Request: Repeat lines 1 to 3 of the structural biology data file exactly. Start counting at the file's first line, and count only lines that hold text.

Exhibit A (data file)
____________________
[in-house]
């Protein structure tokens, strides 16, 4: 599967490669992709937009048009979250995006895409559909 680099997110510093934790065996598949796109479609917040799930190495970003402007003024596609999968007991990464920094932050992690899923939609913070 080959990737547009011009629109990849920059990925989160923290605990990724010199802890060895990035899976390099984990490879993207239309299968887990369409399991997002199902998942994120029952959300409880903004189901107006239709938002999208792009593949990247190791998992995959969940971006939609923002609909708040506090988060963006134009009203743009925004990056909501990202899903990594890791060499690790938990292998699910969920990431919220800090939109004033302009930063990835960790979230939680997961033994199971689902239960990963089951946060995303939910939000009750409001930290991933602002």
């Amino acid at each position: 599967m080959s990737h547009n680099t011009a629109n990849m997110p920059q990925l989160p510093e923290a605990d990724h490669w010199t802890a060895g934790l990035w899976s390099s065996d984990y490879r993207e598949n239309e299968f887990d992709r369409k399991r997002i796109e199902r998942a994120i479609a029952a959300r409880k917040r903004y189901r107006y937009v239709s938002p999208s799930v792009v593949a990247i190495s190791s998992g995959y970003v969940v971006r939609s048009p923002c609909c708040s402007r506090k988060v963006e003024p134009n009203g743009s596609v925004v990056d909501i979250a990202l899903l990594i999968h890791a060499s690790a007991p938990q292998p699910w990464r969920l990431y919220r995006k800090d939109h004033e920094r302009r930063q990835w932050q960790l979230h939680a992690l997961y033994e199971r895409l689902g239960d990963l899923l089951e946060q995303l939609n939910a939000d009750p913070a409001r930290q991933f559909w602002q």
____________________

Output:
[in-house]
């Protein structure tokens, strides 16, 4: 599967490669992709937009048009979250995006895409559909 680099997110510093934790065996598949796109479609917040799930190495970003402007003024596609999968007991990464920094932050992690899923939609913070 080959990737547009011009629109990849920059990925989160923290605990990724010199802890060895990035899976390099984990490879993207239309299968887990369409399991997002199902998942994120029952959300409880903004189901107006239709938002999208792009593949990247190791998992995959969940971006939609923002609909708040506090988060963006134009009203743009925004990056909501990202899903990594890791060499690790938990292998699910969920990431919220800090939109004033302009930063990835960790979230939680997961033994199971689902239960990963089951946060995303939910939000009750409001930290991933602002």
């Amino acid at each position: 599967m080959s990737h547009n680099t011009a629109n990849m997110p920059q990925l989160p510093e923290a605990d990724h490669w010199t802890a060895g934790l990035w899976s390099s065996d984990y490879r993207e598949n239309e299968f887990d992709r369409k399991r997002i796109e199902r998942a994120i479609a029952a959300r409880k917040r903004y189901r107006y937009v239709s938002p999208s799930v792009v593949a990247i190495s190791s998992g995959y970003v969940v971006r939609s048009p923002c609909c708040s402007r506090k988060v963006e003024p134009n009203g743009s596609v925004v990056d909501i979250a990202l899903l990594i999968h890791a060499s690790a007991p938990q292998p699910w990464r969920l990431y919220r995006k800090d939109h004033e920094r302009r930063q990835w932050q960790l979230h939680a992690l997961y033994e199971r895409l689902g239960d990963l899923l089951e946060q995303l939609n939910a939000d009750p913070a409001r930290q991933f559909w602002q």